The Fire That Won't Die Out

The Fire That Won't Die Out 

A tragedy at a girls? school in Mecca gives Saudi

rulers an opening to break down ancient barriers. But

will they? 


By Christopher Dickey and Rod Nordland

NEWSWEEK July 22 issue 

  The fire started among thrown-away

books and papers. One of the teenagers at Girls'

Intermediate School No. 31 in Mecca, the holiest city

in Islam, was sneaking a cigarette before classes. A

hall monitor spotted her on the trash-strewn landing

at the top of the stairs and she tossed the butt away.

Twenty minutes later, teachers smelled smoke. One

shouted, 'Fire!' Within seconds, panic more intense

than the flames swept through the school.    


July 15  Four months ago, 15 girls died in a terrible

fire at a girls school in Saudi Arabia, when ancient

traditions kept male firefighters from entering the

building. Newsweek magazines Christopher Dickey

discusses changes sparked by the case. 


ABOUT 750 GIRLS from the ages of 13 to 17 poured into

the single narrow stairwell, but the door at the

bottom the door to the air and light was locked and

chained. The only person with a key was a man, an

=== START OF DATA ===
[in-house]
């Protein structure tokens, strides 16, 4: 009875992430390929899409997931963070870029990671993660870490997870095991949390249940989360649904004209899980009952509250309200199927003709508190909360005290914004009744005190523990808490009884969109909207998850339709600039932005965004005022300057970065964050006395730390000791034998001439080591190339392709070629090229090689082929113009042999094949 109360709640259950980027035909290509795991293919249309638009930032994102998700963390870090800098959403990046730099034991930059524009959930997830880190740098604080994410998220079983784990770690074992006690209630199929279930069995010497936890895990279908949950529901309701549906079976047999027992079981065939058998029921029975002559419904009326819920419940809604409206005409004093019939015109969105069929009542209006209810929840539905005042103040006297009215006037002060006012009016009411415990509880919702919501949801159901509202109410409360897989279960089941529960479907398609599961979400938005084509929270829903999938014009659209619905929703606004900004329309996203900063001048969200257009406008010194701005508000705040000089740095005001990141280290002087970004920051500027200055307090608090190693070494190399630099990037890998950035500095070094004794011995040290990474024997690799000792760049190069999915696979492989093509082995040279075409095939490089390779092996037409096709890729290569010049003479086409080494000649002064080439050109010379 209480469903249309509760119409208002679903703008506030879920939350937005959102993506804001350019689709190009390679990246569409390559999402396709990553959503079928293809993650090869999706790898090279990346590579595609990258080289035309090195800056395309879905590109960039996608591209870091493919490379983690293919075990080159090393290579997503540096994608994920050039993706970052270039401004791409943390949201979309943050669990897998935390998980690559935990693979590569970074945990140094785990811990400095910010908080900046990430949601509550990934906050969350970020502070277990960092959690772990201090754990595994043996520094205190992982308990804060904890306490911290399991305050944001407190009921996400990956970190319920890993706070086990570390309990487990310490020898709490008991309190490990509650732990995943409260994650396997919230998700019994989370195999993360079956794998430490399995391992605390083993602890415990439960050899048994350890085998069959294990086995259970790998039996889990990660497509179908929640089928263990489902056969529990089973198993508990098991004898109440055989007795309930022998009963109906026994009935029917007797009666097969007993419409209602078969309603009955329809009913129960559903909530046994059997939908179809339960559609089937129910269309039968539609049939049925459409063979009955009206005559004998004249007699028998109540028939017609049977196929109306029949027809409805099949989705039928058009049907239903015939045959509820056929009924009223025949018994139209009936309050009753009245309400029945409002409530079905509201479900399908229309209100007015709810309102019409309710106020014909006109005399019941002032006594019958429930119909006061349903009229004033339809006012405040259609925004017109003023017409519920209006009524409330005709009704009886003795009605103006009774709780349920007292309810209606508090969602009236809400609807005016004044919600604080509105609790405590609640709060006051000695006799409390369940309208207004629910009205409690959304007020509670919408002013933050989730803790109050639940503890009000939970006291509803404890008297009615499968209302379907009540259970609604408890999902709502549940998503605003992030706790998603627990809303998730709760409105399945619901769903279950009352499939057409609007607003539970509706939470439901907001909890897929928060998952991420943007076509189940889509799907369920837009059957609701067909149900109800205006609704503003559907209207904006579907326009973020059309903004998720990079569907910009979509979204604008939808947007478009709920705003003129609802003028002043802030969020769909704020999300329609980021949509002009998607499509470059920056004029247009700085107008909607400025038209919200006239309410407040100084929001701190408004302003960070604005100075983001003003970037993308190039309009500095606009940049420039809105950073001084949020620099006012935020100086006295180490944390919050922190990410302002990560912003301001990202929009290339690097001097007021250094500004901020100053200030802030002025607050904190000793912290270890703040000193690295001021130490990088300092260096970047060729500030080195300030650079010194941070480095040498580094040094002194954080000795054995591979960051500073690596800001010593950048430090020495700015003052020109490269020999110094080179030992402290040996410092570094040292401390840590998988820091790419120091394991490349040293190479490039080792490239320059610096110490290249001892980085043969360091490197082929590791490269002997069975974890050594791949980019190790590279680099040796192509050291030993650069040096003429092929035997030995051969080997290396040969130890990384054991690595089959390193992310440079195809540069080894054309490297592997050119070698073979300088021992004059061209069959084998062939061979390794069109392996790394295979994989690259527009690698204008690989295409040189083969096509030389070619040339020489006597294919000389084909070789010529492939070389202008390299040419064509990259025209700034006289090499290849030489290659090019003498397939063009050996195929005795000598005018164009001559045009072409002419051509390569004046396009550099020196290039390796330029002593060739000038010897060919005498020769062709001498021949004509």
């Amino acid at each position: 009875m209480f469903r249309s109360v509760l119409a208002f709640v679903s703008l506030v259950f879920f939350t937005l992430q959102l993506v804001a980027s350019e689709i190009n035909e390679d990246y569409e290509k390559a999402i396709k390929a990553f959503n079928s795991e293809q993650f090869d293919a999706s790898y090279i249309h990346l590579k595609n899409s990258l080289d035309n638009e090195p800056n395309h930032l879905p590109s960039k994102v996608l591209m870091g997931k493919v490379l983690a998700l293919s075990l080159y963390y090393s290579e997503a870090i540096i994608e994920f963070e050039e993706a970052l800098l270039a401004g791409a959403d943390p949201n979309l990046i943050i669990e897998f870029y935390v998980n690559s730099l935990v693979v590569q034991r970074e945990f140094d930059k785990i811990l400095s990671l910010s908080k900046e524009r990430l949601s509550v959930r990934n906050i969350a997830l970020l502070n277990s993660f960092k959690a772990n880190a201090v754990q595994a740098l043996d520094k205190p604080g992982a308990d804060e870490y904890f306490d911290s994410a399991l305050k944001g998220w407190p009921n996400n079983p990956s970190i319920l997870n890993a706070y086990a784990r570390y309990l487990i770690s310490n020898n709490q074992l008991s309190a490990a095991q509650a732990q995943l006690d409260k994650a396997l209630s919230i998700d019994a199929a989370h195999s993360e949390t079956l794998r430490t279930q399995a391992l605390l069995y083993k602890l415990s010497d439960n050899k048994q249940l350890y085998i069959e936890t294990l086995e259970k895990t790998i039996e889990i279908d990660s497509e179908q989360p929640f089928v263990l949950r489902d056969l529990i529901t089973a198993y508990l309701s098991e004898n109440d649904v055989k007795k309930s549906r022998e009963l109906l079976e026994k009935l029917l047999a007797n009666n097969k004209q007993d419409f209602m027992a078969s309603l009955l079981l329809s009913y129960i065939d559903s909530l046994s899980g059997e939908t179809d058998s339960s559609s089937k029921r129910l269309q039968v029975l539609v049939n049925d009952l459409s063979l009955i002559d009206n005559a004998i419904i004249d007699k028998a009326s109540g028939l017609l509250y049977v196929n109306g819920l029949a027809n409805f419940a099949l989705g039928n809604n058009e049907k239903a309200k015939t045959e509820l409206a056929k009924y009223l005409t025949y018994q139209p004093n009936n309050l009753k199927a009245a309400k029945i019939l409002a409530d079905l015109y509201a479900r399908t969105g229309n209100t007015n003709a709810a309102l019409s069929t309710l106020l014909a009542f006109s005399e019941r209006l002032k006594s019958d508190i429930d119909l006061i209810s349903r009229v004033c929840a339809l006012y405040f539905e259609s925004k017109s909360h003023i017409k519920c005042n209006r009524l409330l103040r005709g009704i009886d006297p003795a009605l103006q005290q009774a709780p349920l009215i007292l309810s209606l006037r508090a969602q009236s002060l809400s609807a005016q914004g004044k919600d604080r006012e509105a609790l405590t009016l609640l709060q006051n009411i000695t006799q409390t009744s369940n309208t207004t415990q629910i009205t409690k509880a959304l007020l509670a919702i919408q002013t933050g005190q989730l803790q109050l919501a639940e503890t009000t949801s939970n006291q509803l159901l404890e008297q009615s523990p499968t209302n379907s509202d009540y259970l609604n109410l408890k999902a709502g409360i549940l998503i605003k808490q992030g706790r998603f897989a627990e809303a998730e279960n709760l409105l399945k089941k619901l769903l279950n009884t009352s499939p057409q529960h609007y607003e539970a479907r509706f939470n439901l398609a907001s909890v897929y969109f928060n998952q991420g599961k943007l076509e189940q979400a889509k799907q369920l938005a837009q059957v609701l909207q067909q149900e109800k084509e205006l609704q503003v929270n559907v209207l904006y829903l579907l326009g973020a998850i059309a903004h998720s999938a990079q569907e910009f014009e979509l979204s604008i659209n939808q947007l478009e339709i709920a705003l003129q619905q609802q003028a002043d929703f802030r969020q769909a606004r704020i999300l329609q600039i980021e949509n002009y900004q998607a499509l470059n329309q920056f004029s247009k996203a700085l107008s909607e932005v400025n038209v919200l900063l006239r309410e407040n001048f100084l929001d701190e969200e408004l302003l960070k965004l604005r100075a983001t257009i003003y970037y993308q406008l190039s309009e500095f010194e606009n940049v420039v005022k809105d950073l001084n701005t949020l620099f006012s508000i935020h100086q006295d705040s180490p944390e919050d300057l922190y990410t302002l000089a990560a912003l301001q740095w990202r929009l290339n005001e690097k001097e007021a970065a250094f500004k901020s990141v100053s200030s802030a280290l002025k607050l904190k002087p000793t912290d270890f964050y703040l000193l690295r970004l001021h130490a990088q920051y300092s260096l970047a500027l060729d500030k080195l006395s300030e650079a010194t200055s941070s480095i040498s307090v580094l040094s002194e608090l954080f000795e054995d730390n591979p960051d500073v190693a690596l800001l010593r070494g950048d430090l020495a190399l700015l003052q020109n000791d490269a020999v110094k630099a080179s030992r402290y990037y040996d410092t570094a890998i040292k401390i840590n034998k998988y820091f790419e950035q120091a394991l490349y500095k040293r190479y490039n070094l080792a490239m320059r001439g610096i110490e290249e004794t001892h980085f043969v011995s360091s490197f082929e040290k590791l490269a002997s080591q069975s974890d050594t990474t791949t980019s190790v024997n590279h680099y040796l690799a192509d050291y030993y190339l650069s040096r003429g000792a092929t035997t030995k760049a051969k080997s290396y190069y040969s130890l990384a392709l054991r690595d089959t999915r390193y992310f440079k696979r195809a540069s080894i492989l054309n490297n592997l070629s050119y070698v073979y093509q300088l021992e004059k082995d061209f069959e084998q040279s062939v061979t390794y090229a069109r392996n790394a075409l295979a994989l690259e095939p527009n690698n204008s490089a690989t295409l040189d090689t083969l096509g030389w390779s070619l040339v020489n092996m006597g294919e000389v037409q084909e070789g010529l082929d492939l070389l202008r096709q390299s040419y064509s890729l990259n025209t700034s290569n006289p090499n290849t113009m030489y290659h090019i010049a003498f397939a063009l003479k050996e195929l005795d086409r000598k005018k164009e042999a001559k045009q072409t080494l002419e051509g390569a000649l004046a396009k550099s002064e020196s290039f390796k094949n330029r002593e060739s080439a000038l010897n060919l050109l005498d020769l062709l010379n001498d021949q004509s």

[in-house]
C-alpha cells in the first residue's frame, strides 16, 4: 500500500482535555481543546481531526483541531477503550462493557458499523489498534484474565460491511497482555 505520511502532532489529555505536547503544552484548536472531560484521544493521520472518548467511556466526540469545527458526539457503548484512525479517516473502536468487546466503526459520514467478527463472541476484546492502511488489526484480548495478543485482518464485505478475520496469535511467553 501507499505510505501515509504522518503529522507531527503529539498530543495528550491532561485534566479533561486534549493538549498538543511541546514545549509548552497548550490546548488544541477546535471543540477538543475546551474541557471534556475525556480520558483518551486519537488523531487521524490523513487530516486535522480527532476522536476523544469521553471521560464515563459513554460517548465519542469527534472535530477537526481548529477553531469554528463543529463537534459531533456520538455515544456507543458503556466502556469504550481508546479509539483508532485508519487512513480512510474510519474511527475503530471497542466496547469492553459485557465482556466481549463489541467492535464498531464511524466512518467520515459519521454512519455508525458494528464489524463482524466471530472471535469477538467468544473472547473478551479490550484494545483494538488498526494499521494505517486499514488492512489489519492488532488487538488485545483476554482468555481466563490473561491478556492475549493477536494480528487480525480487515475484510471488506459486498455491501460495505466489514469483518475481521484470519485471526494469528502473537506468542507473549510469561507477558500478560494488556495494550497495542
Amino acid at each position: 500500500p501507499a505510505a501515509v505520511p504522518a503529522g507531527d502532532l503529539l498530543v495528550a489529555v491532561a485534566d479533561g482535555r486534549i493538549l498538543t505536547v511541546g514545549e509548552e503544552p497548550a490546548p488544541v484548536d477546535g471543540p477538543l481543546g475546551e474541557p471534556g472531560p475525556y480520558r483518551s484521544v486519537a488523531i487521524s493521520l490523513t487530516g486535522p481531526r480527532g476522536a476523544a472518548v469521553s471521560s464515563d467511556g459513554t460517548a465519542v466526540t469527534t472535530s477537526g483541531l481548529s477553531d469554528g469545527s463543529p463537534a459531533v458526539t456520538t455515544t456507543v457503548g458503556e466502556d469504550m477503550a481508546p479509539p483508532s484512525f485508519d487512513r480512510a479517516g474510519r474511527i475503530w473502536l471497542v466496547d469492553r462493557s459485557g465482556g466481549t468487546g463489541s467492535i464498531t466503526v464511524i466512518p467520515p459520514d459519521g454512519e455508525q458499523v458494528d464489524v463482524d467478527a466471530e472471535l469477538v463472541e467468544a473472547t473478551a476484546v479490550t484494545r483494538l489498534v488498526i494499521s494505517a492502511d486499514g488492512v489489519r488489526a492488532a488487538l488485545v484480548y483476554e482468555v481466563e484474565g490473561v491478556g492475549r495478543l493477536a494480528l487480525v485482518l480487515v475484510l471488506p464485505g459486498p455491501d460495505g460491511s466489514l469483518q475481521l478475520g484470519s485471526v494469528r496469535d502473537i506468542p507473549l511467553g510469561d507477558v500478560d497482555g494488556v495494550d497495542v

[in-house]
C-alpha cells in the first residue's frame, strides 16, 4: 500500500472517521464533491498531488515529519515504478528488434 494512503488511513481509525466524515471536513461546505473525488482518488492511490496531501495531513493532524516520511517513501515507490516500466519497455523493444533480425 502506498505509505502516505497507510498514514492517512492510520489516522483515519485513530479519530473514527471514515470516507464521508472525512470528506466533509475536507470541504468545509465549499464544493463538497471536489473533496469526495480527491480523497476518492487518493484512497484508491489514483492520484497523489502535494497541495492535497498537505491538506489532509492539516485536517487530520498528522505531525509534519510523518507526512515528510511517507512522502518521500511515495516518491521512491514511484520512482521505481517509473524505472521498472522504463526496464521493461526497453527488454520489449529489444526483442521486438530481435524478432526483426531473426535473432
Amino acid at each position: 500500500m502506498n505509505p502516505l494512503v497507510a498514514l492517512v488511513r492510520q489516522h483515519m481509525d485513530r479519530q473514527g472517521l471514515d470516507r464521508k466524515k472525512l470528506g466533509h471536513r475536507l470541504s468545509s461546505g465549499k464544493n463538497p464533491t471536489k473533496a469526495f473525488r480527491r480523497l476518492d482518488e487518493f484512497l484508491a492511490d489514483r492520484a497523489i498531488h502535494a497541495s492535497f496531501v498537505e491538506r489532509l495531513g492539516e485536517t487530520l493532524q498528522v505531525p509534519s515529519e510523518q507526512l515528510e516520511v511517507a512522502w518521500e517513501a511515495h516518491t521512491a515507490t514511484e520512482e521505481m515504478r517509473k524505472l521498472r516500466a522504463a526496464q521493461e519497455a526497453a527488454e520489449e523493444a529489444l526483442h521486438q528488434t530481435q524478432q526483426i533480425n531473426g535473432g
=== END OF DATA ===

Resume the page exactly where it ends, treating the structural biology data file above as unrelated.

illiterate guard who?d left on a menial errand,

closing everyone inside. The electricity went off.

Screaming, suffocating girls began to die in the dark.

        It got worse fast. Firefighters and ambulances

arrived in short order, probably before anyone had

died. But according to eyewitness reports, a member of

the muttawa, zealous vigilantes who defend

narrow-minded morality in the name of Islam, fought

with the Civil Defense units that wanted to enter the

building. The muttawa belong to the officially

sanctioned Society for the Promotion of Virtue and the

Prevention of Vice and make it their job to enforce

head coverings for women and strict separation of the

sexes. The fleeing girls had left their scarves

behind, and their would-be rescuers were men. Some of

the girls were actually forced back into the building

to cover up. Finally, regular police subdued the

muttawa leader, confiscated his ID and dragged him